All too often, the most defenseless members of our society are the ones who are mistreated. This is true regardless of a community's income or other demographics. Sadly, nursing home abuse and neglect are prevalent manifestations of this dark side of humanity. Whether it's the repeated appearance of bruises and broken bones, malnourishment or emotional abuse, it's imperative to know when to bring an experienced nursing home abuse attorney on board to help protect your loved one's rights.
Elder abuse can take a number of forms. These include physical abuse (deliberate injury at the hands of another, sexual assault, poor health and malnutrition as a result of neglect), mental and psychological abuse (verbal abuse and intimidation) and financial abuse (stealing from the elderly or conning them to give up their assets).
At the heart of most elder abuse: The older individual believes they can trust the person who is abusing them. The abuser is often a close family member, such as a spouse or grown child, or a healthcare professional.
If you have any reason to believe that your friend or family member is being abused, you should immediately contact nursing home abuse attorneys and local law enforcement officers.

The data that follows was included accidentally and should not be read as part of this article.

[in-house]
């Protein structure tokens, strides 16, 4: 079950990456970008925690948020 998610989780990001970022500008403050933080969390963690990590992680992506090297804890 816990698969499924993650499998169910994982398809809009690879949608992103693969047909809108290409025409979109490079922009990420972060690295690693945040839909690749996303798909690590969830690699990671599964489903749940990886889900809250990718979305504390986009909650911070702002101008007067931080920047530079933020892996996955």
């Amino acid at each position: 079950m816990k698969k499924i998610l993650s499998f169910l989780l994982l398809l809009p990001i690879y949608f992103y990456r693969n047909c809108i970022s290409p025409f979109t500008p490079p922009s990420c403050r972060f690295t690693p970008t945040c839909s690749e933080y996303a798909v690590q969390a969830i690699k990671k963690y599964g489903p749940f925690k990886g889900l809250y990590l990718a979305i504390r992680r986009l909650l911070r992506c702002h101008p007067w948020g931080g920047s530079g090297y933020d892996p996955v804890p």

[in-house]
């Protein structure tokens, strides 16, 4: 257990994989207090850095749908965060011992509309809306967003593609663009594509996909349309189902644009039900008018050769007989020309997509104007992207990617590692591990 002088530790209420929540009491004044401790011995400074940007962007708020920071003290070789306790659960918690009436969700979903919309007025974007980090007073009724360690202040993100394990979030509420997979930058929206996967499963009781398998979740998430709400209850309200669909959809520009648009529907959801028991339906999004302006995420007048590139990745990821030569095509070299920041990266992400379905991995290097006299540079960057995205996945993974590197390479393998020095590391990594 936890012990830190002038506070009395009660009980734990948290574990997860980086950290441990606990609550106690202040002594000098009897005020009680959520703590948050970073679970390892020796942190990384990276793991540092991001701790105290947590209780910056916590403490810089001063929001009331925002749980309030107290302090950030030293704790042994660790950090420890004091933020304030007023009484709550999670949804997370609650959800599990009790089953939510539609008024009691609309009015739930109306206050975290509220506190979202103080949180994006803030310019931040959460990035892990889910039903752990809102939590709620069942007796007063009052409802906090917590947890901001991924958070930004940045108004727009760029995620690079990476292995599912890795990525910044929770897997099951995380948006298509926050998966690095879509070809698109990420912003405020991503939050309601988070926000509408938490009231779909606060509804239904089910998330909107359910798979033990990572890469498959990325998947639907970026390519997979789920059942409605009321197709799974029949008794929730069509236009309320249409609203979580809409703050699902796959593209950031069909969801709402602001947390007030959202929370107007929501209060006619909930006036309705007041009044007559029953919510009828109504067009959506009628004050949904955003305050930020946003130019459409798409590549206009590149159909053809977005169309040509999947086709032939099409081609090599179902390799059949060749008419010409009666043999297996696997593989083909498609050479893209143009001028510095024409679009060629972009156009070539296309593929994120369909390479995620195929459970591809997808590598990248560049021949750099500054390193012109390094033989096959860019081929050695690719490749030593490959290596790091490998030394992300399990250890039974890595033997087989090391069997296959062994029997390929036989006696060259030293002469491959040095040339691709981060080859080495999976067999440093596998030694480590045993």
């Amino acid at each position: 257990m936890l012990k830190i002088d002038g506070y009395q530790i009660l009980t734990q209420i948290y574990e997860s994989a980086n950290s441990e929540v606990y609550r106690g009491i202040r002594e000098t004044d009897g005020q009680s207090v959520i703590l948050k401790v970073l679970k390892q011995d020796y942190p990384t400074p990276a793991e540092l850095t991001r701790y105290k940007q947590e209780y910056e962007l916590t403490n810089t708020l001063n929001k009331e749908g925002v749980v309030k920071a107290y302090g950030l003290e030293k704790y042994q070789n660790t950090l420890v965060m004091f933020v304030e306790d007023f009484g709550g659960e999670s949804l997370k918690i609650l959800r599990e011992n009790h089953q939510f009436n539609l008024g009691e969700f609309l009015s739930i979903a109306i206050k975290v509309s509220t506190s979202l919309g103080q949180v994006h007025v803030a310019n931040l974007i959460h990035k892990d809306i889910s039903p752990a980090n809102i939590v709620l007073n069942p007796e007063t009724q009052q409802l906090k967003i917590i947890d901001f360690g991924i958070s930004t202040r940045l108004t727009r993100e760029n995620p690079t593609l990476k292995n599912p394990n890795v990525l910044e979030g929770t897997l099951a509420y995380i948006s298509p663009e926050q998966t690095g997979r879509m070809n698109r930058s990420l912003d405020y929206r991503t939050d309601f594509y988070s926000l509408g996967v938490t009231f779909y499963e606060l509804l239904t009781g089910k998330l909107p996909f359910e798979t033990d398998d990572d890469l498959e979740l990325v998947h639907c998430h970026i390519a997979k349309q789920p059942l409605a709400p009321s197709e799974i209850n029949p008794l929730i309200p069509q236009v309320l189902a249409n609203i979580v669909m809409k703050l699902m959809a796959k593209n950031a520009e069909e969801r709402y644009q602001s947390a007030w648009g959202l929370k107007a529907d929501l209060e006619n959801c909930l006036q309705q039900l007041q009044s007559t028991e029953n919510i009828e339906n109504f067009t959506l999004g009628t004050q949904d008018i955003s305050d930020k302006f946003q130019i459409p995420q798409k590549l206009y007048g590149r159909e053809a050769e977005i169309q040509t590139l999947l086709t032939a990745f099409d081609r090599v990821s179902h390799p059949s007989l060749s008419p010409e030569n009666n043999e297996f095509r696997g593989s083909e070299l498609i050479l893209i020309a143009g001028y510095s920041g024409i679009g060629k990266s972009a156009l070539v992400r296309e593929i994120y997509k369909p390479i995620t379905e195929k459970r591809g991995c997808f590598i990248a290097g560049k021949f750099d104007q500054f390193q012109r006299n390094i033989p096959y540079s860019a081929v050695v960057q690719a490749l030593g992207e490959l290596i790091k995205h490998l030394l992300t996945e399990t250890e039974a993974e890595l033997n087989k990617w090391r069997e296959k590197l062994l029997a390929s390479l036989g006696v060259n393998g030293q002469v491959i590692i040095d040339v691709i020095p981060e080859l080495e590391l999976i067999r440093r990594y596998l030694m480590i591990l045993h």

Sometimes, it's tricky to know when a lawyer should be contacted. With nursing home abuse, the sooner the better. Letting a situation escalate can be disastrous and can lead to even more terrible and egregious forms of abuse and neglect. In general:
Elder abuse and neglect—whether it occurs in a nursing home, assisted living facility or in a private home—is often a crime. Your elder abuse attorney can help you work with law enforcement to ensure that the abuser is prosecuted.
But even if the abuser is found guilty in criminal court, the only way a nursing home abuse victim or elder abuse victim will receive compensation is through a civil lawsuit. And abuse victims should consider a civil lawsuit even if the abuser isn't criminally charged or isn't found guilty. That's because it's usually easier to win a civil lawsuit (where the court reaches a verdict based on the "preponderance of the evidence") than a criminal case (where a guilty verdict requires the judge or jury to be convinced "beyond a reasonable doubt").
Your elder abuse lawyer can help analyze the situation and file a lawsuit against the person, people or organization responsible for abusing your loved one.